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About this book

This book explores how the global financial and European sovereign debt crises have forced small-and-medium-sized businesses (SMEs) to reassess and adapt their funding strategies. At the heart of the matter is the worsening access to bank credit for such enterprises. Through this discussion we learn how crucial an understanding of SME-financing is to policy makers, in light of the fact that SMEs dominate the business landscape in Europe and are the main drivers of employment, growth and innovation in the European economy. Contributing chapters present expert analysis and investigate many topics including the problems faced by SMEs in accessing bank credit and the cost of funding and its determinants. Particular attention is also given to how credit-constrained enterprises may reformulate their funding strategies by employing alternative, non-bank, financial resources, and how regulators could support SMEs in broadening and improving their funding opportunities.

Table of Contents


Credit Market Environment and SME Finance in Europe


1. Non-Bank Financing for Euro Area Companies During the Crisis

During the recent financial crisis the strong dependency of euro area non-financial corporations—and in particular SMEs—on bank financing has left them exposed to the weaknesses and deleveraging needs of the EU banking sector. This chapter examines the extent to which the available non-bank funding sources—from grants/subsidized loans, trade credit, other loans, and leasing to market-based finance—were accessible to companies when bank loans dried up, pointing to differences across firms and countries. Results signal that, during the crisis period, firms reporting they were constrained in their access to bank loans tended to switch more often to trade credit and leasing, but firms in those countries most affected by the crisis faced more difficulties carrying out this switch in financing.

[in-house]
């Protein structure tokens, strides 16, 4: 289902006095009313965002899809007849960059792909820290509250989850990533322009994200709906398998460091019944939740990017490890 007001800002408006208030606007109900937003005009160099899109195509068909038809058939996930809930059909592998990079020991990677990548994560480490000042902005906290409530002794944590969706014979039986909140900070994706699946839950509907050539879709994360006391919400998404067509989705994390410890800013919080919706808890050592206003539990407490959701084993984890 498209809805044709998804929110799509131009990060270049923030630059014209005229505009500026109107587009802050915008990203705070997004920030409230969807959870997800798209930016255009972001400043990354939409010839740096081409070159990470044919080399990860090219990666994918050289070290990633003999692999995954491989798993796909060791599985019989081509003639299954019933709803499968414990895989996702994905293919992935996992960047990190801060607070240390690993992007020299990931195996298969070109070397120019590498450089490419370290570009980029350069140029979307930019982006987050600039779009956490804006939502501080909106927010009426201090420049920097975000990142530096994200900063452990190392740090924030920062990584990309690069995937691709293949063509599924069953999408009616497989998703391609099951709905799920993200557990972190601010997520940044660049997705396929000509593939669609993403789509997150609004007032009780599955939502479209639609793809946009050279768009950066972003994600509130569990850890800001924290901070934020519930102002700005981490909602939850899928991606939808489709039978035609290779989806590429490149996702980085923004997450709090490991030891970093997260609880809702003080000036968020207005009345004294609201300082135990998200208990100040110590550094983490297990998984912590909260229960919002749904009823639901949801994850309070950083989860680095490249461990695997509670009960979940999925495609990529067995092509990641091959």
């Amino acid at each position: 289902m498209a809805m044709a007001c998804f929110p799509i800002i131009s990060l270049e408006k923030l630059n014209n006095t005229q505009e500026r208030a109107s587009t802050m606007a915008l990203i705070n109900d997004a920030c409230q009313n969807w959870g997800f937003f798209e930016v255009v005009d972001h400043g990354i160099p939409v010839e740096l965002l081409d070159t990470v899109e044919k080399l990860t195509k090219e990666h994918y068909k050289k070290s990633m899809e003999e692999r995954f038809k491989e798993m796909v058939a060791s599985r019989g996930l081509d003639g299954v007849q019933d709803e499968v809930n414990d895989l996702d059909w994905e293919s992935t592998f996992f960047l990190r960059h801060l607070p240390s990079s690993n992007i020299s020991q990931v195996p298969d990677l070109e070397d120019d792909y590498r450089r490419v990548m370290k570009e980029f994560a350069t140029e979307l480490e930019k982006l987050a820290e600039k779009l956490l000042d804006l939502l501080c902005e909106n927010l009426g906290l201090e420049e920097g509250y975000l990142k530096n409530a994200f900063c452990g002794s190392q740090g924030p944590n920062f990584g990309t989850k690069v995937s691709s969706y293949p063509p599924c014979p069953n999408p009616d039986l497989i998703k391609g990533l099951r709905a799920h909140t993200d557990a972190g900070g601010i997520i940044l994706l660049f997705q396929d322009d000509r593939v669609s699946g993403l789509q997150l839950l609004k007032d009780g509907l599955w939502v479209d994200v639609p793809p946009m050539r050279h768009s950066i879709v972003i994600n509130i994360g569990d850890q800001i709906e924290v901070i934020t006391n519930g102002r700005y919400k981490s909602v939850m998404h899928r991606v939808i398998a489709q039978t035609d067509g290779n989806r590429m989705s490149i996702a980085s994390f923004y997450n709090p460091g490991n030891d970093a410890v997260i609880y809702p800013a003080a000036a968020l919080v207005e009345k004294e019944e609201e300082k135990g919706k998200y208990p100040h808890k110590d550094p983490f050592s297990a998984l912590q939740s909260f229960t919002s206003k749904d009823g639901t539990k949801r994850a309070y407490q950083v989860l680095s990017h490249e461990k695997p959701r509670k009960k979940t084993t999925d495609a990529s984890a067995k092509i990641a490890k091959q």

Annalisa Ferrando, Emmanouil Mavrakis

2. Neither a Borrower Nor a Lender Be! Loan Application and Credit Decision for Young European Firms

We investigate the impact of banks’ capability to recover a loan on firms’ propensity to apply for credit and on banks’ propensity to lend, looking at firms from eleven European countries. Our findings suggest that banks’ recovery rates negatively affect firms’ decisions to apply for credit but not banks’ decision to provide credit. We also find that the role of recovery rates differs in economically weak and strong contexts: high recovery rates discourage borrowers only in economically strong countries and have a positive impact on banks’ lending decisions in economically weak countries.
Andrea Moro, Daniela Maresch, Annalisa Ferrando, Julia Barbar

3. Legal-Institutional Environment, Social Capital and the Cost of Bank Financing for SMEs: Evidence from the Euro Area

This chapter addresses the question of whether a country’s legal-institutional and social environment affects the cost of bank financing for SMEs. We employ 22,295 firm-level observations drawn from the ECB SAFE from 2009 to 2013 as a sample of eleven euro area countries. After controlling for firm characteristics and macroeconomic features, we find that a less efficient judicial system as well as a higher degree of concentration of the banking industry increases the cost of funding for SMEs; the latter is instead reduced when the market share of cooperative banks and social capital are higher. Overall, we provide evidence that a better institutional and social environment produces positive externalities in the credit market, thereby favouring the cost of bank financing for SMEs.